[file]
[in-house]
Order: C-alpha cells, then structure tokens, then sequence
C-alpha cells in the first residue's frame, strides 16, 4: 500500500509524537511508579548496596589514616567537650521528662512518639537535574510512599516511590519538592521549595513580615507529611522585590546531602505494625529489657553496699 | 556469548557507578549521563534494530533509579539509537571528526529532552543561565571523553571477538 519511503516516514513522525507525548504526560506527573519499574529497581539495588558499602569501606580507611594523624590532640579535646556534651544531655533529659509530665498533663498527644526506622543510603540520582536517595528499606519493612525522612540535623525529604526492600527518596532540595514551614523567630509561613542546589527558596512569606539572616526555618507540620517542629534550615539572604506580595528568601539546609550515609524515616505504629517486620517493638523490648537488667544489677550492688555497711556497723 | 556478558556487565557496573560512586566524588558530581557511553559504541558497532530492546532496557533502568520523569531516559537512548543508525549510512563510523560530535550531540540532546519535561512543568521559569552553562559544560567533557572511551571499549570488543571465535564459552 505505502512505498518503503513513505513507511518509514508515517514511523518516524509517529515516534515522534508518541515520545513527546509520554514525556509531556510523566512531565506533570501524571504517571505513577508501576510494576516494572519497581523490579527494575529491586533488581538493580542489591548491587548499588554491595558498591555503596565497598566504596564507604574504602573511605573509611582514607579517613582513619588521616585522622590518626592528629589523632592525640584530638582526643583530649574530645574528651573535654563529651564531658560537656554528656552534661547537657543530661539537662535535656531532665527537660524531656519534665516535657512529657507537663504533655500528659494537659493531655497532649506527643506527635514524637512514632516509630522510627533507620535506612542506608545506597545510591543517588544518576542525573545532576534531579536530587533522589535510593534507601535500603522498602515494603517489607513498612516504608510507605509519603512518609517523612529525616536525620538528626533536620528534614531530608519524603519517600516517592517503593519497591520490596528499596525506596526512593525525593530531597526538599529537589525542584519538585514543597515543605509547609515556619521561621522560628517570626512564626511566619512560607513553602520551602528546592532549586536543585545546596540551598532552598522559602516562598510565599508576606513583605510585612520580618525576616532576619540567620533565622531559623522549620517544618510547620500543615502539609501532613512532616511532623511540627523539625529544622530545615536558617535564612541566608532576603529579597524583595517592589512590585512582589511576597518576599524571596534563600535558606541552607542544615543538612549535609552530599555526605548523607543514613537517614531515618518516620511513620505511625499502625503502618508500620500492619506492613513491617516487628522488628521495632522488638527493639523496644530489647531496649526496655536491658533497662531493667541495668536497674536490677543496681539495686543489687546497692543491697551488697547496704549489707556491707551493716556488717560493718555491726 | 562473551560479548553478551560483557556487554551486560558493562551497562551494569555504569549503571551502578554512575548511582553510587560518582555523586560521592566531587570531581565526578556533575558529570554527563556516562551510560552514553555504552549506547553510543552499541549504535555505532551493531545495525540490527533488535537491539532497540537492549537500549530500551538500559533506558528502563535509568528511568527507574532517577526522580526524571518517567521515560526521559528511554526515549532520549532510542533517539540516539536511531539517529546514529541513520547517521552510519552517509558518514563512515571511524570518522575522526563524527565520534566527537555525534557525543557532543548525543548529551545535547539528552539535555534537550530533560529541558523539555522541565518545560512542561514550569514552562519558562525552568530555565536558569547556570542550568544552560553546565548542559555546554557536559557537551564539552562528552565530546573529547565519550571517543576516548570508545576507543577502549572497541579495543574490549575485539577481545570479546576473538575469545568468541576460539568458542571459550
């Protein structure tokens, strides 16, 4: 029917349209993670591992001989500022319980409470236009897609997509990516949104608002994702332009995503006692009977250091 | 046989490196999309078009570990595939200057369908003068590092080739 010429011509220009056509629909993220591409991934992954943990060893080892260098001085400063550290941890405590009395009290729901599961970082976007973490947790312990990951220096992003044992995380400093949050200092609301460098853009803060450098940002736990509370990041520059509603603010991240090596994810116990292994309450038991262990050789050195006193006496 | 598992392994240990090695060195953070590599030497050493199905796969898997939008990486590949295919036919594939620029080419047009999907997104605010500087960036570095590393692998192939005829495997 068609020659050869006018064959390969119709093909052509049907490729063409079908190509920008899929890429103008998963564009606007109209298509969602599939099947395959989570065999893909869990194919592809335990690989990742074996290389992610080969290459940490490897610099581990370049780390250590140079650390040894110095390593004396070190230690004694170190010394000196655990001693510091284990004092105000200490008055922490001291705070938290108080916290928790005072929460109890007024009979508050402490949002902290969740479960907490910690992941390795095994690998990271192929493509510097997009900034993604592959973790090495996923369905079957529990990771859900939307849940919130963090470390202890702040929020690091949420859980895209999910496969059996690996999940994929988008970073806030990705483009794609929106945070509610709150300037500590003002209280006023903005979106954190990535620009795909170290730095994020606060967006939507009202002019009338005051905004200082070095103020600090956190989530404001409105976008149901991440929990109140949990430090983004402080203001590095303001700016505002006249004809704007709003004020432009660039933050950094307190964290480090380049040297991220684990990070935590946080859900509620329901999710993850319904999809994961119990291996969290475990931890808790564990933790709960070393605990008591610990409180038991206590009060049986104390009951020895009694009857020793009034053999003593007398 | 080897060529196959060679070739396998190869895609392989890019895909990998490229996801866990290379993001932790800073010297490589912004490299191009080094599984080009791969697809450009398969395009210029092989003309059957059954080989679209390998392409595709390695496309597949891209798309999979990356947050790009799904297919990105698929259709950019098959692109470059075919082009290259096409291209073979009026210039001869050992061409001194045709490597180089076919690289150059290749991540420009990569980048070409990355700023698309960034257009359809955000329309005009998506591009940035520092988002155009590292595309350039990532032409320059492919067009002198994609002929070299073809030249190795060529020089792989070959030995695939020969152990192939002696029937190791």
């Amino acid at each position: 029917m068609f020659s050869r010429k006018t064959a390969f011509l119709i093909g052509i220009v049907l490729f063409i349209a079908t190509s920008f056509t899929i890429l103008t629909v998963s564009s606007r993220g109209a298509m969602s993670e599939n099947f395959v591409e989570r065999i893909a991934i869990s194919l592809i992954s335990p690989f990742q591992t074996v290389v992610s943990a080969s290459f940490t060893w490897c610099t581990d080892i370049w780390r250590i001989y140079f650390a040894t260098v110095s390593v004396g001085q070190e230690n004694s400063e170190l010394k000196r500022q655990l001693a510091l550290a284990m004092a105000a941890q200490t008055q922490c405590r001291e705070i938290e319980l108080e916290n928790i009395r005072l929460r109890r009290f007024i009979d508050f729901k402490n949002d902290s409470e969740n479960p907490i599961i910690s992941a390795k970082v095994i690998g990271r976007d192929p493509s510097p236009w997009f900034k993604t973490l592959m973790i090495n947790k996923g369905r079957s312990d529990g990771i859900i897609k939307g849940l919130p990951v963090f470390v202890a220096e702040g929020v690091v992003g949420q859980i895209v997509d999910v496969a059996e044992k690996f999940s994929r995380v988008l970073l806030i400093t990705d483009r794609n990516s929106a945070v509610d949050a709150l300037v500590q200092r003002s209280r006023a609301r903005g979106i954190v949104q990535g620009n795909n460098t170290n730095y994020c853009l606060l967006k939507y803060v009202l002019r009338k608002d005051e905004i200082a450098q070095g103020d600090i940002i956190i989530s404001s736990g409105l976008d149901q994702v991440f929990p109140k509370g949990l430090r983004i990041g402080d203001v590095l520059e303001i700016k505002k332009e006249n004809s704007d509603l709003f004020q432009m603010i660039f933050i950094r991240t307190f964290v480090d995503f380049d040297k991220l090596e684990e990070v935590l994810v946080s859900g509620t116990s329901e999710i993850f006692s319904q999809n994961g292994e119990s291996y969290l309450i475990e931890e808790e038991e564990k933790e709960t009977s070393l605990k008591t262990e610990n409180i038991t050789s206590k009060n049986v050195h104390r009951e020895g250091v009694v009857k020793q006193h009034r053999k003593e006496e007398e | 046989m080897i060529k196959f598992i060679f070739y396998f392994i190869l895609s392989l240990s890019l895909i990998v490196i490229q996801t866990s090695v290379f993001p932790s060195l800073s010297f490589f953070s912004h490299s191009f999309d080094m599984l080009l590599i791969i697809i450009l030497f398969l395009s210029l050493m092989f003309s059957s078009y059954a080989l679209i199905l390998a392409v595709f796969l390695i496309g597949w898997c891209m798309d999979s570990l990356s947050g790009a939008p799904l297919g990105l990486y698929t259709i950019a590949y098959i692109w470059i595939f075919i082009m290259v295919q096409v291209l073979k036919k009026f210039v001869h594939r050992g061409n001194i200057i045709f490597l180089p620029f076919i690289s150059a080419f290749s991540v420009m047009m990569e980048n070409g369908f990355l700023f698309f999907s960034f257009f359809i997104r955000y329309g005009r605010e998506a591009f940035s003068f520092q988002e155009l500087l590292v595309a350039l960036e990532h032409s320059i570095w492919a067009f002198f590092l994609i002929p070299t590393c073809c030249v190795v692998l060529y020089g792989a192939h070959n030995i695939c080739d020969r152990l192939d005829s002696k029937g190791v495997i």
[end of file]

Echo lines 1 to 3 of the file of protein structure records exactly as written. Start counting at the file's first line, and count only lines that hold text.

[in-house]
Order: C-alpha cells, then structure tokens, then sequence
C-alpha cells in the first residue's frame, strides 16, 4: 500500500509524537511508579548496596589514616567537650521528662512518639537535574510512599516511590519538592521549595513580615507529611522585590546531602505494625529489657553496699 | 556469548557507578549521563534494530533509579539509537571528526529532552543561565571523553571477538 519511503516516514513522525507525548504526560506527573519499574529497581539495588558499602569501606580507611594523624590532640579535646556534651544531655533529659509530665498533663498527644526506622543510603540520582536517595528499606519493612525522612540535623525529604526492600527518596532540595514551614523567630509561613542546589527558596512569606539572616526555618507540620517542629534550615539572604506580595528568601539546609550515609524515616505504629517486620517493638523490648537488667544489677550492688555497711556497723 | 556478558556487565557496573560512586566524588558530581557511553559504541558497532530492546532496557533502568520523569531516559537512548543508525549510512563510523560530535550531540540532546519535561512543568521559569552553562559544560567533557572511551571499549570488543571465535564459552 505505502512505498518503503513513505513507511518509514508515517514511523518516524509517529515516534515522534508518541515520545513527546509520554514525556509531556510523566512531565506533570501524571504517571505513577508501576510494576516494572519497581523490579527494575529491586533488581538493580542489591548491587548499588554491595558498591555503596565497598566504596564507604574504602573511605573509611582514607579517613582513619588521616585522622590518626592528629589523632592525640584530638582526643583530649574530645574528651573535654563529651564531658560537656554528656552534661547537657543530661539537662535535656531532665527537660524531656519534665516535657512529657507537663504533655500528659494537659493531655497532649506527643506527635514524637512514632516509630522510627533507620535506612542506608545506597545510591543517588544518576542525573545532576534531579536530587533522589535510593534507601535500603522498602515494603517489607513498612516504608510507605509519603512518609517523612529525616536525620538528626533536620528534614531530608519524603519517600516517592517503593519497591520490596528499596525506596526512593525525593530531597526538599529537589525542584519538585514543597515543605509547609515556619521561621522560628517570626512564626511566619512560607513553602520551602528546592532549586536543585545546596540551598532552598522559602516562598510565599508576606513583605510585612520580618525576616532576619540567620533565622531559623522549620517544618510547620500543615502539609501532613512532616511532623511540627523539625529544622530545615536558617535564612541566608532576603529579597524583595517592589512590585512582589511576597518576599524571596534563600535558606541552607542544615543538612549535609552530599555526605548523607543514613537517614531515618518516620511513620505511625499502625503502618508500620500492619506492613513491617516487628522488628521495632522488638527493639523496644530489647531496649526496655536491658533497662531493667541495668536497674536490677543496681539495686543489687546497692543491697551488697547496704549489707556491707551493716556488717560493718555491726 | 562473551560479548553478551560483557556487554551486560558493562551497562551494569555504569549503571551502578554512575548511582553510587560518582555523586560521592566531587570531581565526578556533575558529570554527563556516562551510560552514553555504552549506547553510543552499541549504535555505532551493531545495525540490527533488535537491539532497540537492549537500549530500551538500559533506558528502563535509568528511568527507574532517577526522580526524571518517567521515560526521559528511554526515549532520549532510542533517539540516539536511531539517529546514529541513520547517521552510519552517509558518514563512515571511524570518522575522526563524527565520534566527537555525534557525543557532543548525543548529551545535547539528552539535555534537550530533560529541558523539555522541565518545560512542561514550569514552562519558562525552568530555565536558569547556570542550568544552560553546565548542559555546554557536559557537551564539552562528552565530546573529547565519550571517543576516548570508545576507543577502549572497541579495543574490549575485539577481545570479546576473538575469545568468541576460539568458542571459550